Jun 27 '08 #4
Rain,

I always write that as this kind of things are realy needed (not like you to
statisfy an academic curiosity) you should start to rewrite your solution
(it becomes not any more maintainable)..

Just my opinion.

Cor

"Rain" <me@myplace.comschreef in bericht
news:eo**************@TK2MSFTNGP04.phx.gbl...
Hi Peter,

The only thing I was trying to accomplish was to satisfy an academic
curiosity. I was writing some code using delegates and wanted to
demonstrate something using delegates which were attached to instance
member functions, this is what generated the question. In the end I wrote
out the hash code for the object's being used.

As I say, simply a curiosity.

Thanks for your help.
"Peter Duniho" <Np*********@nnowslpianmk.comwrote in message
news:op***************@petes-computer.local...
On Fri, 16 May 2008 14:59:34 -0700, Rain <me@myplace.comwrote:
>Is there a way for an object to know the identifier which has called it

MyClass myClassObjectId = new MyClass();

how can I get the name of the identifier "myClassObjectId" which is
calling
the object from within the object itself. ??

public string IdName { get{ return ?????? } }

The only way that I can think of would be to use reflection to inspect the
call stack, then the line of code making the call, to extract the variable
(be it a local or class field) referencing the instance on which the
method was called.

But surely the likelihood of this being a correct design is extremely low.

What exactly are you trying to accomplish? We know the implementation you
have in mind, but what actual problem are you trying to solve? It seems
doubtful that learning the identifier of the variable referencing the
instance used to call some particular instance code is really a good thing
to be doing, generally.

Pete
Jun 27 '08 #5
Rene wrote:
Hi Pete:

I can think of a particular time when it would be kind of nice to get
that type of information. For example, given the function below:

public void MyFunction(int someArg)
{
If (someArg == 0)
throw new ArgumentException(“someArg cant be equal to zero”);
}

What would happen if I changed the name of “someArg” to something else
like “myArg”? If I do that then I would have to make sure I update the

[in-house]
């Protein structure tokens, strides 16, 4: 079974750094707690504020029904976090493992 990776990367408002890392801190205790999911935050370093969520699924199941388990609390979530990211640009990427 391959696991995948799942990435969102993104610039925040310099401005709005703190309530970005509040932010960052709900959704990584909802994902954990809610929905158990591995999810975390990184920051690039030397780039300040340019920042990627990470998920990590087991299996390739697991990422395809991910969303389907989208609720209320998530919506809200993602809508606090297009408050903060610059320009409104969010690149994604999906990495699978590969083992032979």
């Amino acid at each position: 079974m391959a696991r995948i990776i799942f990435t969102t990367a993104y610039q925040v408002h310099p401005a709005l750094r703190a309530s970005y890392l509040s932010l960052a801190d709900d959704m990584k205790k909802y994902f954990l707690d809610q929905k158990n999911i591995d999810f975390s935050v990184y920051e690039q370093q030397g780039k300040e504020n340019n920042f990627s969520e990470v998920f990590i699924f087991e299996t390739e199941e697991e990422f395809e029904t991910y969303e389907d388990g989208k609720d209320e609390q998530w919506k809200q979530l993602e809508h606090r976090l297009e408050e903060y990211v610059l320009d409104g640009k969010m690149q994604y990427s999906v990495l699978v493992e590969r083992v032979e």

Exception description too.

I don’t want to be critical about this but it would be nice if there was
a compiler method like “GetIdentifierName()” that could be used so that
when you throw the error you can do something like the following:

throw new ArgumentException( GetIdentifierName(someArg) + “cant be equal
to zero”);

This way, if I was to change the name of the argument to “myArg” I would
get a compile error but chances are that will never happen because most
people would refactor the code and everything would be take care of
automatically.

Cheers.
"Peter Duniho" <Np*********@nnowslpianmk.comwrote in message
news:op***************@petes-computer.local...
On Fri, 16 May 2008 14:59:34 -0700, Rain <me@myplace.comwrote:
>Is there a way for an object to know the identifier which has called it

MyClass myClassObjectId = new MyClass();

how can I get the name of the identifier "myClassObjectId" which is
calling
the object from within the object itself. ??

public string IdName { get{ return ?????? } }

The only way that I can think of would be to use reflection to inspect the
call stack, then the line of code making the call, to extract the variable
(be it a local or class field) referencing the instance on which the
method was called.

But surely the likelihood of this being a correct design is extremely low.

What exactly are you trying to accomplish? We know the implementation you
have in mind, but what actual problem are you trying to solve? It seems
doubtful that learning the identifier of the variable referencing the
instance used to call some particular instance code is really a good thing
to be doing, generally.

Pete
The problem with this line of logic is that the parameters are not
"variables", they're expressions that results from reading the contents
of variables.

The problem with that is that this is legal:

MyFunction(0)

in which case you would have no variable and your error message would
either be (if this was allowed)

"0 cannot be equal to zero"
or
" cannot be equal to zero"

Your best bet is to take note of the stack trace and go backwards in the
source code to find the place where you actually have a variable. The
variable could be multiple levels up in which case it would make no
sense to report the parameter name from the previous method layer.

For instance

Int32 z = 0;
MyFunction(z)

private static void MyFunction(Int32 x)
{
MyOtherFunction(x);
}

private static void MyOtherFunction(Int32 y)
{
if (y == 0) ... what to report here?
}

--
Lasse Vågsæther Karlsen
mailto:la***@vkarlsen.no
http://presentationmode.blogspot.com/
PGP KeyID: 0xBCDEA2E3
Jun 27 '08 #6